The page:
The Ministry of Agriculture, Animal Industry and Fisheries-MAAIF has launched the emergency control of tail caterpillars in Lwengo district central Uganda as the destructive caterpillars spread to more villages in the district.
The caterpillars have so far spread to five villages including; Kabusirabo, Kyenvunikidde, Kyetume, Kaamusenene, and Kyawagonya all in Lwengo Rural sub county, with panic engulfing the farmers since November 7, 2023.
OUTCRIES: Ms. Betty Namukasa, a resident and farmer whose entire maize plantation has been destroyed by the caterpillars in Kyenvunikidde village wants the government to intervene swiftly and kill these caterpillars.
DESTRUCTION AND INTERVENTION SO FAR: Reports from a district survey indicate that the caterpillars have affected over 30 acres of, mainly, coffee, beans and groundnuts.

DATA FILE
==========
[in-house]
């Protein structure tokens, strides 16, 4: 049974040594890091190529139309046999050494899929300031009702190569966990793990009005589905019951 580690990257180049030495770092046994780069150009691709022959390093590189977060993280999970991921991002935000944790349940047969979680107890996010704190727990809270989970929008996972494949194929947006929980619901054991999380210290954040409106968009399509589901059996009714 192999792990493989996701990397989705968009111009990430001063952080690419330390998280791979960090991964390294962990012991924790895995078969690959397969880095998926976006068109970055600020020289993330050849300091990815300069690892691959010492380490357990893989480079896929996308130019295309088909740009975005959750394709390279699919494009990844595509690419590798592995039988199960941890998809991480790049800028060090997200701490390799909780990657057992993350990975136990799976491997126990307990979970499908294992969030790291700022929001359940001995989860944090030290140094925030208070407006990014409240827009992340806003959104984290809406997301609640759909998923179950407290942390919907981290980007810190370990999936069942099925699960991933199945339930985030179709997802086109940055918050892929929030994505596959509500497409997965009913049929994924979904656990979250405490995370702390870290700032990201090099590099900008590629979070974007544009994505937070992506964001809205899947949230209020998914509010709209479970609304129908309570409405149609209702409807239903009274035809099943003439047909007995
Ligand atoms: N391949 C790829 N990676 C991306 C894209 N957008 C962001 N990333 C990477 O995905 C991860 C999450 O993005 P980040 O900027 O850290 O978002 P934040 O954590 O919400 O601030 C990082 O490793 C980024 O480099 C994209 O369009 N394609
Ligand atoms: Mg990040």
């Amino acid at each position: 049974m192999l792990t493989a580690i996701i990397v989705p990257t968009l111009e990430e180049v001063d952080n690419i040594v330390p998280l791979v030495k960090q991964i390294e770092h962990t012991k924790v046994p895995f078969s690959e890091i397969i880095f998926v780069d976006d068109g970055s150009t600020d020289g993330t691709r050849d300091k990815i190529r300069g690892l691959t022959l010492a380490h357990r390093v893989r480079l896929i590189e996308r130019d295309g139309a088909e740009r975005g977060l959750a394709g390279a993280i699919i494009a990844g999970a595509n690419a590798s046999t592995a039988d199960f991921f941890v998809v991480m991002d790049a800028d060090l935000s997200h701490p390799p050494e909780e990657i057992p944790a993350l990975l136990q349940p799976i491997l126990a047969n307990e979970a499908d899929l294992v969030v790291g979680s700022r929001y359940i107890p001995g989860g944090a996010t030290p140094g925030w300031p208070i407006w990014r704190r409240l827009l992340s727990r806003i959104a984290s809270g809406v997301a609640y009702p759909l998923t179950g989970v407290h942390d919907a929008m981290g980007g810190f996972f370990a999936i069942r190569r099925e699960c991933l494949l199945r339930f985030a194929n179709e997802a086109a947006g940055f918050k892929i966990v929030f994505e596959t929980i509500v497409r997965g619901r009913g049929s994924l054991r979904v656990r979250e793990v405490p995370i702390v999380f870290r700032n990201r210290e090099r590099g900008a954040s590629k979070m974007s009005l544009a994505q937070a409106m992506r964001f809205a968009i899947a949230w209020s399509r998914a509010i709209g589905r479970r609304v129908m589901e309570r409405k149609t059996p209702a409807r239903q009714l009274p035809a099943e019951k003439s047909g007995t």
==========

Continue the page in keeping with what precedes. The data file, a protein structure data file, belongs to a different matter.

MAAIF has confirmed that the caterpillar control intervention is being rolled out through the Department of Crop Protection.
MAAIF has provided 300 litres of Cypermethrin (5% EC) for demonstration on control, received on behalf of Lwengo District Local Government by the Resident District Commissioner, Mr. Ramathan Walugembe and D/LC V Mr. Vincent Birimuye.
CLIMATE CHANGE: Besides other challenges that have hit the farming and agriculture sector due to climate change, Mr. Vincent Birimuye who is the district vice chairman says they have already been hit by drought and other disasters. He now wants the Ministry of Disaster Preparedness and Prime Minister’s office to help the local farmers who have lost their plantations.
ALSO READ: The Food & Agriculture Organization-FAO says; projections on yield reduction show a drop of up to 50%, and crop revenue is forecast to fall by as much as 90% by 2100. The impact of climate change on African agriculture. African agriculture sector is also likely to experience periods of prolonged droughts, floods during El- Nino events, and other disasters.